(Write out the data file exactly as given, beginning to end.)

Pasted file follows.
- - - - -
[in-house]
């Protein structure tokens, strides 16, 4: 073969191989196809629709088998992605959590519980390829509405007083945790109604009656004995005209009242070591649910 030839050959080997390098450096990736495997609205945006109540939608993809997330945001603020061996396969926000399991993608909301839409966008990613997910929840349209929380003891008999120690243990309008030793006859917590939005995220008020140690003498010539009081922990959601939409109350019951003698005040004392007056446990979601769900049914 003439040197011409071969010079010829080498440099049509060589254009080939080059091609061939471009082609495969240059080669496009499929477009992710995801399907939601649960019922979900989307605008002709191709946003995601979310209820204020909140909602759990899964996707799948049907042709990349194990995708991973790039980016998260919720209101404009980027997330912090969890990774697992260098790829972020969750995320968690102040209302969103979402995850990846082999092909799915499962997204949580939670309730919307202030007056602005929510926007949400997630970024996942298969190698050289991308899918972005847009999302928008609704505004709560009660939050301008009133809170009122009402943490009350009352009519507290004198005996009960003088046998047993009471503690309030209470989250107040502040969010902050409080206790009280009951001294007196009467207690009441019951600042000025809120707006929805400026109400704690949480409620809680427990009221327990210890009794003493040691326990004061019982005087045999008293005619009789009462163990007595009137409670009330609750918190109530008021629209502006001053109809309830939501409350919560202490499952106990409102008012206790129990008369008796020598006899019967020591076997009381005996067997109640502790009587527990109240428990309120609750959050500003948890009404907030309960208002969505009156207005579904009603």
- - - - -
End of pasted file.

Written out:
[in-house]
């Protein structure tokens, strides 16, 4: 073969191989196809629709088998992605959590519980390829509405007083945790109604009656004995005209009242070591649910 030839050959080997390098450096990736495997609205945006109540939608993809997330945001603020061996396969926000399991993608909301839409966008990613997910929840349209929380003891008999120690243990309008030793006859917590939005995220008020140690003498010539009081922990959601939409109350019951003698005040004392007056446990979601769900049914 003439040197011409071969010079010829080498440099049509060589254009080939080059091609061939471009082609495969240059080669496009499929477009992710995801399907939601649960019922979900989307605008002709191709946003995601979310209820204020909140909602759990899964996707799948049907042709990349194990995708991973790039980016998260919720209101404009980027997330912090969890990774697992260098790829972020969750995320968690102040209302969103979402995850990846082999092909799915499962997204949580939670309730919307202030007056602005929510926007949400997630970024996942298969190698050289991308899918972005847009999302928008609704505004709560009660939050301008009133809170009122009402943490009350009352009519507290004198005996009960003088046998047993009471503690309030209470989250107040502040969010902050409080206790009280009951001294007196009467207690009441019951600042000025809120707006929805400026109400704690949480409620809680427990009221327990210890009794003493040691326990004061019982005087045999008293005619009789009462163990007595009137409670009330609750918190109530008021629209502006001053109809309830939501409350919560202490499952106990409102008012206790129990008369008796020598006899019967020591076997009381005996067997109640502790009587527990109240428990309120609750959050500003948890009404907030309960208002969505009156207005579904009603």